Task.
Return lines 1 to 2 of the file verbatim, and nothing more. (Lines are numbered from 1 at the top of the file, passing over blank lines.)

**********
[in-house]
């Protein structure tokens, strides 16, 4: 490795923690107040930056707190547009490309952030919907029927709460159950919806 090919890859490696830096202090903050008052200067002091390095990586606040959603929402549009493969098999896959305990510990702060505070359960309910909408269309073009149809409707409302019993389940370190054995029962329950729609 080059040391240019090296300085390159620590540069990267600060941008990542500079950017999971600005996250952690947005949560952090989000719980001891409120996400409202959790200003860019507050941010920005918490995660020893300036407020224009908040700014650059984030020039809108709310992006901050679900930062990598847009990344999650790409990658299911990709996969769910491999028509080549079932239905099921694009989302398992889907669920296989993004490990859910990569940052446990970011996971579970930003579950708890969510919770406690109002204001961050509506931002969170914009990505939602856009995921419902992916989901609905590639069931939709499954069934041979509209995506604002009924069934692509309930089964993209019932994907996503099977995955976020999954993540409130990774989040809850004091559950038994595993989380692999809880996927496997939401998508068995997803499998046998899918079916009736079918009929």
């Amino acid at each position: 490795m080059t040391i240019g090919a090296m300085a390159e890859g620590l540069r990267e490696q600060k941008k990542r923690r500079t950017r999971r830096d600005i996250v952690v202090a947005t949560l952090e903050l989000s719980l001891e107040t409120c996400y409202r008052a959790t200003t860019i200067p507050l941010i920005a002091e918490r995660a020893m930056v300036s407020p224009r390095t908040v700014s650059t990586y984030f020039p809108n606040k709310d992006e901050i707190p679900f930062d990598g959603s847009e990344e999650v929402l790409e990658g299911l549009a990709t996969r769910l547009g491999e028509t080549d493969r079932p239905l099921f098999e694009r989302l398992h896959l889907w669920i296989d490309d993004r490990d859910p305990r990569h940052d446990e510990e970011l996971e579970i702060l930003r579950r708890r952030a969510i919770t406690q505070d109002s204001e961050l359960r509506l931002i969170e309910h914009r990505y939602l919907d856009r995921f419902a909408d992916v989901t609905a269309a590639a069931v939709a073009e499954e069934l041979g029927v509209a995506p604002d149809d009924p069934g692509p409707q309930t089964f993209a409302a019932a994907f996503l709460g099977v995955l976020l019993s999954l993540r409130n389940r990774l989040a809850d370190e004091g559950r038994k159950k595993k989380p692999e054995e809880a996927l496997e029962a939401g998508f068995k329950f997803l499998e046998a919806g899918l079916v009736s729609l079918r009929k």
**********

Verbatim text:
[in-house]
């Protein structure tokens, strides 16, 4: 490795923690107040930056707190547009490309952030919907029927709460159950919806 090919890859490696830096202090903050008052200067002091390095990586606040959603929402549009493969098999896959305990510990702060505070359960309910909408269309073009149809409707409302019993389940370190054995029962329950729609 080059040391240019090296300085390159620590540069990267600060941008990542500079950017999971600005996250952690947005949560952090989000719980001891409120996400409202959790200003860019507050941010920005918490995660020893300036407020224009908040700014650059984030020039809108709310992006901050679900930062990598847009990344999650790409990658299911990709996969769910491999028509080549079932239905099921694009989302398992889907669920296989993004490990859910990569940052446990970011996971579970930003579950708890969510919770406690109002204001961050509506931002969170914009990505939602856009995921419902992916989901609905590639069931939709499954069934041979509209995506604002009924069934692509309930089964993209019932994907996503099977995955976020999954993540409130990774989040809850004091559950038994595993989380692999809880996927496997939401998508068995997803499998046998899918079916009736079918009929």